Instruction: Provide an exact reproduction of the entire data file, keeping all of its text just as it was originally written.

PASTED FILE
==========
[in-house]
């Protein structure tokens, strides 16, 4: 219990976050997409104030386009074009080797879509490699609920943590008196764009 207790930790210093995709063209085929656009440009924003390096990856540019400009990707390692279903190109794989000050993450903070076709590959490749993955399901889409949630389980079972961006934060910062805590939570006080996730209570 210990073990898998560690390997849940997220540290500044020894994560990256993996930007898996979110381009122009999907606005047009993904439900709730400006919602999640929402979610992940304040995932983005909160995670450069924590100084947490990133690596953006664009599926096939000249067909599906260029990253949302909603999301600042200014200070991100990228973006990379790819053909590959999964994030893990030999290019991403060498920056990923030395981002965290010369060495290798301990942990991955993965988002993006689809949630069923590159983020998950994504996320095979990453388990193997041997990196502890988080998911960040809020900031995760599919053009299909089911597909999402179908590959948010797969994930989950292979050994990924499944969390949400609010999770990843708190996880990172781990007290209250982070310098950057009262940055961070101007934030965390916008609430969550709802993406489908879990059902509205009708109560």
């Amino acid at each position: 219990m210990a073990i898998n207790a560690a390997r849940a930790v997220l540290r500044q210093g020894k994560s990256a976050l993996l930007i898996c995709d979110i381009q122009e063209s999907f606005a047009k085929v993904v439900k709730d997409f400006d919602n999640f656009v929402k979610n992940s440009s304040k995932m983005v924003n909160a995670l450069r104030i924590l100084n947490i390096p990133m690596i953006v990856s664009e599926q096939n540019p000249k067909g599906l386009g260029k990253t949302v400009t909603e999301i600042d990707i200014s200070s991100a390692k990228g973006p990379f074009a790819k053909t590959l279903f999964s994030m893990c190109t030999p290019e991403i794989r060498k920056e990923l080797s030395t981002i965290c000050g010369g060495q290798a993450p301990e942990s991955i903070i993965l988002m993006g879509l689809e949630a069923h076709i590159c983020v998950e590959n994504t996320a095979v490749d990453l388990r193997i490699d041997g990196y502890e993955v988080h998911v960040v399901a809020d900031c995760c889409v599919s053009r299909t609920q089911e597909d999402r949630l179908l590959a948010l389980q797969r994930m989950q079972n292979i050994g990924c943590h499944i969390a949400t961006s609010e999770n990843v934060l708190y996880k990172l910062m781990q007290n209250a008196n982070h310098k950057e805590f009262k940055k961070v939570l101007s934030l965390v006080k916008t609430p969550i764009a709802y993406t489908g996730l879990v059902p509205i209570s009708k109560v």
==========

[in-house]
């Protein structure tokens, strides 16, 4: 219990976050997409104030386009074009080797879509490699609920943590008196764009 207790930790210093995709063209085929656009440009924003390096990856540019400009990707390692279903190109794989000050993450903070076709590959490749993955399901889409949630389980079972961006934060910062805590939570006080996730209570 210990073990898998560690390997849940997220540290500044020894994560990256993996930007898996979110381009122009999907606005047009993904439900709730400006919602999640929402979610992940304040995932983005909160995670450069924590100084947490990133690596953006664009599926096939000249067909599906260029990253949302909603999301600042200014200070991100990228973006990379790819053909590959999964994030893990030999290019991403060498920056990923030395981002965290010369060495290798301990942990991955993965988002993006689809949630069923590159983020998950994504996320095979990453388990193997041997990196502890988080998911960040809020900031995760599919053009299909089911597909999402179908590959948010797969994930989950292979050994990924499944969390949400609010999770990843708190996880990172781990007290209250982070310098950057009262940055961070101007934030965390916008609430969550709802993406489908879990059902509205009708109560």
């Amino acid at each position: 219990m210990a073990i898998n207790a560690a390997r849940a930790v997220l540290r500044q210093g020894k994560s990256a976050l993996l930007i898996c995709d979110i381009q122009e063209s999907f606005a047009k085929v993904v439900k709730d997409f400006d919602n999640f656009v929402k979610n992940s440009s304040k995932m983005v924003n909160a995670l450069r104030i924590l100084n947490i390096p990133m690596i953006v990856s664009e599926q096939n540019p000249k067909g599906l386009g260029k990253t949302v400009t909603e999301i600042d990707i200014s200070s991100a390692k990228g973006p990379f074009a790819k053909t590959l279903f999964s994030m893990c190109t030999p290019e991403i794989r060498k920056e990923l080797s030395t981002i965290c000050g010369g060495q290798a993450p301990e942990s991955i903070i993965l988002m993006g879509l689809e949630a069923h076709i590159c983020v998950e590959n994504t996320a095979v490749d990453l388990r193997i490699d041997g990196y502890e993955v988080h998911v960040v399901a809020d900031c995760c889409v599919s053009r299909t609920q089911e597909d999402r949630l179908l590959a948010l389980q797969r994930m989950q079972n292979i050994g990924c943590h499944i969390a949400t961006s609010e999770n990843v934060l708190y996880k990172l910062m781990q007290n209250a008196n982070h310098k950057e805590f009262k940055k961070v939570l101007s934030l965390v006080k916008t609430p969550i764009a709802y993406t489908g996730l879990v059902p509205i209570s009708k109560v």